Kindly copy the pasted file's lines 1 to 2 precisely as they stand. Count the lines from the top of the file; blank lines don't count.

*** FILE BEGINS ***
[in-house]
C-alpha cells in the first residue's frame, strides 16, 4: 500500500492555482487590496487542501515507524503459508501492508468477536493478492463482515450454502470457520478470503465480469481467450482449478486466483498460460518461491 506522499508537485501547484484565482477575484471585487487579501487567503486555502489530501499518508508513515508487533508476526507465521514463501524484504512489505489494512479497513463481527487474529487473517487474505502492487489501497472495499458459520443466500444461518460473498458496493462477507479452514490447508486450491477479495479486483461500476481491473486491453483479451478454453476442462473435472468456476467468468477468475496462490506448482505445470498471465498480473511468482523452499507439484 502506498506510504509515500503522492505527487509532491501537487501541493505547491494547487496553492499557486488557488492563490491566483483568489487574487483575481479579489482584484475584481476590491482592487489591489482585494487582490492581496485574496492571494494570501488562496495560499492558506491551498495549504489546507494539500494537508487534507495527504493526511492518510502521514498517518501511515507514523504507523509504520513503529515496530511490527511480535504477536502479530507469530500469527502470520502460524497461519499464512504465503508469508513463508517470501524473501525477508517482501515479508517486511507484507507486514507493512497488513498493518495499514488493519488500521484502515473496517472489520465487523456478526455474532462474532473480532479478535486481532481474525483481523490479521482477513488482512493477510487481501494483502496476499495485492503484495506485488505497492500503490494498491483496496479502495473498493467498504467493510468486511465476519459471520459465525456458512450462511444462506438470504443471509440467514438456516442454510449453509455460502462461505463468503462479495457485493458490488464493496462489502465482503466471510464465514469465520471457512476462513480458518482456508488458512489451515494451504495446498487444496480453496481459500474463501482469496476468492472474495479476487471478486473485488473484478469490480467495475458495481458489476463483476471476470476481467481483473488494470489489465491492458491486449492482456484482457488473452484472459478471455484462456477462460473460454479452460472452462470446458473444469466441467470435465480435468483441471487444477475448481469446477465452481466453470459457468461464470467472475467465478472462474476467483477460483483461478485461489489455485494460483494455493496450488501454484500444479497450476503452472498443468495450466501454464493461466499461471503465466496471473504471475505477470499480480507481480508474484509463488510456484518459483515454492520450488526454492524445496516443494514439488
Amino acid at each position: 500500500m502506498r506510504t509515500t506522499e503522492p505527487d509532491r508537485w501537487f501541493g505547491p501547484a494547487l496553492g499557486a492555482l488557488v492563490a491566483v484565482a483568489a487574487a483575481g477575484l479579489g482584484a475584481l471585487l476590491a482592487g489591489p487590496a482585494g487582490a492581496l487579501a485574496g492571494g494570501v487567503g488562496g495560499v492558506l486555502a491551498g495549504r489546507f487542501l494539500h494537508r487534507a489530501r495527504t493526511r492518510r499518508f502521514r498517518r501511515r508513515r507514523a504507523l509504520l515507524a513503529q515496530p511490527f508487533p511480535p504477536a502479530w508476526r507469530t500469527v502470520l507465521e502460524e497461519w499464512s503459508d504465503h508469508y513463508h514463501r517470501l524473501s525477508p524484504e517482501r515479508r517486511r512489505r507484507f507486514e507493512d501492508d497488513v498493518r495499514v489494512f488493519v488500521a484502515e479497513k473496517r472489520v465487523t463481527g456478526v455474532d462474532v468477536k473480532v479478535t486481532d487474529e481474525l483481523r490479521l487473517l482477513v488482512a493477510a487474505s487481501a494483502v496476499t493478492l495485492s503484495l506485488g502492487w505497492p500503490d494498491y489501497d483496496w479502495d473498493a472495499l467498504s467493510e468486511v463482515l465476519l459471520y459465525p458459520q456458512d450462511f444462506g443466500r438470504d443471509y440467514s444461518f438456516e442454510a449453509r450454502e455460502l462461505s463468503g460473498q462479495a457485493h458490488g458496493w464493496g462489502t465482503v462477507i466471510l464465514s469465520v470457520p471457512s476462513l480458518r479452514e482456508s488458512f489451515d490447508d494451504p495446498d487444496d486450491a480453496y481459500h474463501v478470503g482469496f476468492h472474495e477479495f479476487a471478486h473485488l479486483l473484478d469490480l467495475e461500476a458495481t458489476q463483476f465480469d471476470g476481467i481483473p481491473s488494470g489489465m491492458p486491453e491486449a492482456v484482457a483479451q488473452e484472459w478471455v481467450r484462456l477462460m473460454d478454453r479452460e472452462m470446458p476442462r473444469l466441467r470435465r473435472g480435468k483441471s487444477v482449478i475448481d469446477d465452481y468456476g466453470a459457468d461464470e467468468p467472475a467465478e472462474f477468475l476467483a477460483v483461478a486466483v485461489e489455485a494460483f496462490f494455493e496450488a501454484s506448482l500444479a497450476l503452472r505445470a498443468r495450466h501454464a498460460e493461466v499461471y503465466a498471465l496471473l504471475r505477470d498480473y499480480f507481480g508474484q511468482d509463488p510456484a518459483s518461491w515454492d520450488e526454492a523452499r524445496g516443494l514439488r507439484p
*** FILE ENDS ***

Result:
[in-house]
C-alpha cells in the first residue's frame, strides 16, 4: 500500500492555482487590496487542501515507524503459508501492508468477536493478492463482515450454502470457520478470503465480469481467450482449478486466483498460460518461491 506522499508537485501547484484565482477575484471585487487579501487567503486555502489530501499518508508513515508487533508476526507465521514463501524484504512489505489494512479497513463481527487474529487473517487474505502492487489501497472495499458459520443466500444461518460473498458496493462477507479452514490447508486450491477479495479486483461500476481491473486491453483479451478454453476442462473435472468456476467468468477468475496462490506448482505445470498471465498480473511468482523452499507439484 502506498506510504509515500503522492505527487509532491501537487501541493505547491494547487496553492499557486488557488492563490491566483483568489487574487483575481479579489482584484475584481476590491482592487489591489482585494487582490492581496485574496492571494494570501488562496495560499492558506491551498495549504489546507494539500494537508487534507495527504493526511492518510502521514498517518501511515507514523504507523509504520513503529515496530511490527511480535504477536502479530507469530500469527502470520502460524497461519499464512504465503508469508513463508517470501524473501525477508517482501515479508517486511507484507507486514507493512497488513498493518495499514488493519488500521484502515473496517472489520465487523456478526455474532462474532473480532479478535486481532481474525483481523490479521482477513488482512493477510487481501494483502496476499495485492503484495506485488505497492500503490494498491483496496479502495473498493467498504467493510468486511465476519459471520459465525456458512450462511444462506438470504443471509440467514438456516442454510449453509455460502462461505463468503462479495457485493458490488464493496462489502465482503466471510464465514469465520471457512476462513480458518482456508488458512489451515494451504495446498487444496480453496481459500474463501482469496476468492472474495479476487471478486473485488473484478469490480467495475458495481458489476463483476471476470476481467481483473488494470489489465491492458491486449492482456484482457488473452484472459478471455484462456477462460473460454479452460472452462470446458473444469466441467470435465480435468483441471487444477475448481469446477465452481466453470459457468461464470467472475467465478472462474476467483477460483483461478485461489489455485494460483494455493496450488501454484500444479497450476503452472498443468495450466501454464493461466499461471503465466496471473504471475505477470499480480507481480508474484509463488510456484518459483515454492520450488526454492524445496516443494514439488